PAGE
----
Purpose: Ice-nucleation during the freezing step in a typical lyophilization process is stochastic and associated with prolonged primary drying and high intra- and inter- batch heterogeneity. To this end, techniques that allow control of the ice-nucleation during freezing step of lyophilization has recently garnered a lot of interest. In the current research, we explored the significance of process parameters of a controlled ice-nucleation lyophilization employing the pressurization-depressurization technique on the primary drying efficiency and product quality.
Methods: A Lyostar 3™ (SP Scientific, PA, USA) freeze-dryer equipped with pressurization-depressurization ControLyo® technology was used. Mass flow profile during sublimation and desorption were obtained by an in-line tunable diode laser absorption spectrometer (TDLAS) from Physical Sciences Inc. (Andover, MA, USA). The pressure difference between the pirani pressure gauge and capacitance manometer was used to control primary drying end-point.
Two model formulations were employed in the study; an amorphous formulation with low product resistance and a crystalline formulation with relatively high product resistance. For each model formulation, a fixed primary drying and secondary drying cycle was employed. The impact of nucleation temperature on process performance and product quality were first evaluated at nucleation temperatures of -5°C, -7°C and -10°C. A conventional freezing protocol (Uncontrolled ice-nucleation) with and without an annealing step were used as controls. In addition, the impact of process parameters such as hold time prior to induction of nucleation, post nucleation cooling rate, hold time and temperature post ice nucleation were studied. The response parameters were ice crystal size, dry layer resistance during ice sublimation, duration of primary drying and ensuing product moisture content and porosity. Moreover, using the measured parameters obtained from the on-line PAT tools, critical product parameters such as the product batch average temperature, dry layer thickness, ice thickness and dry layer resistance were estimated using a steady state model. These parameters were then assessed individually for their sensitivity to variance in nucleation temperature as well as their ability to distinguish a successful and failed CIN process.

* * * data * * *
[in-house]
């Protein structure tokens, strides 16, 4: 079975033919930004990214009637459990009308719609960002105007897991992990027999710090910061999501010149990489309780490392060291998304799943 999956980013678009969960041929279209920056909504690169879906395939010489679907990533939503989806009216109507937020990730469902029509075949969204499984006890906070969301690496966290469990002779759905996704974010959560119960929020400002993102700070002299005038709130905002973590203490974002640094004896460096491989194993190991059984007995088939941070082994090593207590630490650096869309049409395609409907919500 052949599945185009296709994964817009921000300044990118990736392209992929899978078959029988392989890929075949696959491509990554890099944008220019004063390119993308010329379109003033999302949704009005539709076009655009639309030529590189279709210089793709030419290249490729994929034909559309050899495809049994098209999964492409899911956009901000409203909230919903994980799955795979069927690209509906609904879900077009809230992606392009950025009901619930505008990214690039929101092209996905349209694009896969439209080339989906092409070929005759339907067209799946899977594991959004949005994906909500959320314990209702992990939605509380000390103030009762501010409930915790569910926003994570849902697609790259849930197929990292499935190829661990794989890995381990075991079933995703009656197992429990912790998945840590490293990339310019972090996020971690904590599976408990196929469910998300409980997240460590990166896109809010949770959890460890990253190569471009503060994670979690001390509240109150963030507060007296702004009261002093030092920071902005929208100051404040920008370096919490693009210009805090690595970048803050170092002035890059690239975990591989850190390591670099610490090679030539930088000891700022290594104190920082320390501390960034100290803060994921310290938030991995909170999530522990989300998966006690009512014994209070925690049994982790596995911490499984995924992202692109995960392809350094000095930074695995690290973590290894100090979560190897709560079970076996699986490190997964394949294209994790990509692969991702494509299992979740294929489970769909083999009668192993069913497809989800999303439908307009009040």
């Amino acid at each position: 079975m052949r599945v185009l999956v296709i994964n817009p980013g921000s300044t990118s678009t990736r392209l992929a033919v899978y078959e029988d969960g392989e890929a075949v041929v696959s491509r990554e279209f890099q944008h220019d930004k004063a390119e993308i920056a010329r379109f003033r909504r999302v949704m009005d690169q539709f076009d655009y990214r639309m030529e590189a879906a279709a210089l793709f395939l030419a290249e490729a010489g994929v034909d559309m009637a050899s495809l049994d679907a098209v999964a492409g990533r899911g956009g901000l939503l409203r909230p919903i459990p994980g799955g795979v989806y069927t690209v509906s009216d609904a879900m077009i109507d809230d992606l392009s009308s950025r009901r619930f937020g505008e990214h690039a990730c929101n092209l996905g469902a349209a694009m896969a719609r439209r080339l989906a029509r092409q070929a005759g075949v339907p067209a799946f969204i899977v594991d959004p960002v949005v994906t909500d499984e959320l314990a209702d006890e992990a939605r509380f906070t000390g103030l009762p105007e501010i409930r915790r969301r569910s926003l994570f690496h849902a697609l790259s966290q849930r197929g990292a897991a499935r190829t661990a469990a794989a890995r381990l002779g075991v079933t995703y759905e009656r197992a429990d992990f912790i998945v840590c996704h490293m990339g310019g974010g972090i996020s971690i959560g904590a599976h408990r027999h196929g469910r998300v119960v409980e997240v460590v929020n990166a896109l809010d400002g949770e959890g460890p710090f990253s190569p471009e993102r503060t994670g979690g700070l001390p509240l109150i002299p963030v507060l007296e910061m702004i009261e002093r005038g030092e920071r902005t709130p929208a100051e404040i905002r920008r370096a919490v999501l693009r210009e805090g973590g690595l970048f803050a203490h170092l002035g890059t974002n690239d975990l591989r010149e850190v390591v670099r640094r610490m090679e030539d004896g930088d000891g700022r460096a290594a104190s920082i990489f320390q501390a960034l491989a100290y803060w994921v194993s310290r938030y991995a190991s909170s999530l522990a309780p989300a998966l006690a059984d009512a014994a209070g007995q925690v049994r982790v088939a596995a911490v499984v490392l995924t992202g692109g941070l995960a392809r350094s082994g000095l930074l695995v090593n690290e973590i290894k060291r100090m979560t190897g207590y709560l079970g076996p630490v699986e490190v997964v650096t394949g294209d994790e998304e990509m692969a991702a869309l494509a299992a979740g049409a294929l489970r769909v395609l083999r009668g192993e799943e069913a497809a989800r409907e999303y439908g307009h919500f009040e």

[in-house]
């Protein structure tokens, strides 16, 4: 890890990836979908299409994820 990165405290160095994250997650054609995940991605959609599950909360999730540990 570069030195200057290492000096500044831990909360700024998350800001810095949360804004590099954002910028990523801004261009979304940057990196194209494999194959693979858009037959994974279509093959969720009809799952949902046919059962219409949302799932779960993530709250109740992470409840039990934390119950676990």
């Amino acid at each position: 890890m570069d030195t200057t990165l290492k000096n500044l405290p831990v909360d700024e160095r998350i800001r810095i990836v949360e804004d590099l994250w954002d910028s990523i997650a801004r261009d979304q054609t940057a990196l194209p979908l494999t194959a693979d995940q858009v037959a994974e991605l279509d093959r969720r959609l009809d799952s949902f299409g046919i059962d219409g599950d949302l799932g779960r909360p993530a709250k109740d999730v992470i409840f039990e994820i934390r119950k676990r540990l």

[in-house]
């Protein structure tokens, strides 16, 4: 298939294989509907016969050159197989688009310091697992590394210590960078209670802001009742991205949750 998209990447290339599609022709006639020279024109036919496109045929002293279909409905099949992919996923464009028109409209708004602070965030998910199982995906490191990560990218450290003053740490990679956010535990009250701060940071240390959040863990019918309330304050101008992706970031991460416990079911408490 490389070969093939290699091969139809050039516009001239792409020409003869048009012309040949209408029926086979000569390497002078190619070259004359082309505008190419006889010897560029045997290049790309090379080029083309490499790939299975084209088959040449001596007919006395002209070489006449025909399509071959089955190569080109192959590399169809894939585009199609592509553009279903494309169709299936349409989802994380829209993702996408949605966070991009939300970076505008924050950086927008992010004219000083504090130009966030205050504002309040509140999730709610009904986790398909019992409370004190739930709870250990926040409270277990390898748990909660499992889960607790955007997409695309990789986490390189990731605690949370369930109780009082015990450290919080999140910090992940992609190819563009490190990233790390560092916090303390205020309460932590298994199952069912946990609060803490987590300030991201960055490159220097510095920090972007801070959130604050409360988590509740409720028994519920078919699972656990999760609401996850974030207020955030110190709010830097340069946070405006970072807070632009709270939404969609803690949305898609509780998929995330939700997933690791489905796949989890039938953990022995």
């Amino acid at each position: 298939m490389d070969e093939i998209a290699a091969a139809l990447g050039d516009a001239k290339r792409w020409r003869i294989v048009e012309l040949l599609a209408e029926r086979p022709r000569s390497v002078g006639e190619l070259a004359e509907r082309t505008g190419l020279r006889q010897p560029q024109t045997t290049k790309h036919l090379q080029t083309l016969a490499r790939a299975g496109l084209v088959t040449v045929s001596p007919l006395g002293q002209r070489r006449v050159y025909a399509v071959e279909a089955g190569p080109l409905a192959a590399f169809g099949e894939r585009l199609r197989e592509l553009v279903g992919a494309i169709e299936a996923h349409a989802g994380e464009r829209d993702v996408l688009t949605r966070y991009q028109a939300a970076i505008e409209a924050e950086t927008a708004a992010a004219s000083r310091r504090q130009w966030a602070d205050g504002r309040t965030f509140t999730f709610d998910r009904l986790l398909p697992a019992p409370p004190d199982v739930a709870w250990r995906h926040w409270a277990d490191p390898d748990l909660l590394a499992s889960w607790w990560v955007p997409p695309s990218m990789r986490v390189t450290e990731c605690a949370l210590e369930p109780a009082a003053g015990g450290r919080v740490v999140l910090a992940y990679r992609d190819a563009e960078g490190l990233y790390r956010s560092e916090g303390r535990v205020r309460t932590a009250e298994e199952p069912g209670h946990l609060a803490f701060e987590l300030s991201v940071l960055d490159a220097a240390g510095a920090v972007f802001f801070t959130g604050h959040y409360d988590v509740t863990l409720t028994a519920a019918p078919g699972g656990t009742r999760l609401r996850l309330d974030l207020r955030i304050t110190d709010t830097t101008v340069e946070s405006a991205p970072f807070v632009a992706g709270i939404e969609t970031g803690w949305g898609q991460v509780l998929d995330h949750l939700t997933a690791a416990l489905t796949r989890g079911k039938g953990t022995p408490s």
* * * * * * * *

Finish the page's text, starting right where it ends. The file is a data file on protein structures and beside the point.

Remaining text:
Results: As expected application of controlled ice-nucleation resulted in increase in ice crystal size and subsequently a decrease in primary drying time. An inverse correlation was observed between the degree of super-cooling and product moisture content. The average moisture content for products nucleated at -5°C, -7°C and -10°C were 3.1%, 2.0% and 1.6% respectively. Further induction of ice-nucleation by the pressurization- depressurization technique resulted in concurrent ice nucleation with less than 1°C variance in nucleation temperature. However, ice nucleation occurred over a 20-minute period with nucleation temperature variance over 7°C in the conventional uncontrolled nucleation lyophilization. Interestingly, conducting CIN at -7°C in a completely amorphous model product resulted in a higher sublimation rate and a shorter primary drying time than corresponding process at -5°C. This indicates the need for a more robust design of a CIN process rather than mere decreasing the degree of super cooling (Figure 1). This was corroborated by the lower product resistance and higher pore size observed in resulting products from CIN -7°C. Addition of extra hold time at the nucleation temperature post induction of ice-nucleation resulted in an increase in mass flux and about 15% decrease in primary drying time. However, it was found associated with a relative increase in product moisture content from 2.4±0.1% to 3.2±0.05%. Also, decreasing the post ice nucleation shelf cooling rate from 1°C to 0.1°C enhanced the ice crystal structure and resulted in about 10% decrease in primary drying time. The evaluated PAT tools could be employed in distinguishing a failed and successful CIN process. Further, for the model formulation and process employed in this study, the sensitivity of the measured and predicted process and product parameters directly correlated with the variance in the degree of supercooling.
Conclusion: The nucleation temperature is a critical parameter for a process employing controlled ice nucleation temperature. However, the associated advantage of shortening the primary drying time can only be attained through a robust design of the freezing step taking into consideration the key process parameters such as hold time (pre-and post ice nucleation), the shelf ramp rate post ice nucleation and the intended primary drying process.
Ann-Marie Ako-Adounvo– Howard University, Maryland
Leanna Hengst– Contractor, FDA/CDER/OTR/DPQR, Maryland
Yifan Wang– US Food and Drug Administration, Silver Spring
Sau Lee– US FOOD AND DRUG ADMINISTRATION
Celia N. Cruz– Director, DPQR, FDA/CDER/OTR/DPQR, Silver Spring, Maryland
Muhammad Ashraf– Supervisory Chemist, US Food and Drug Administration, Silver Spring, Maryland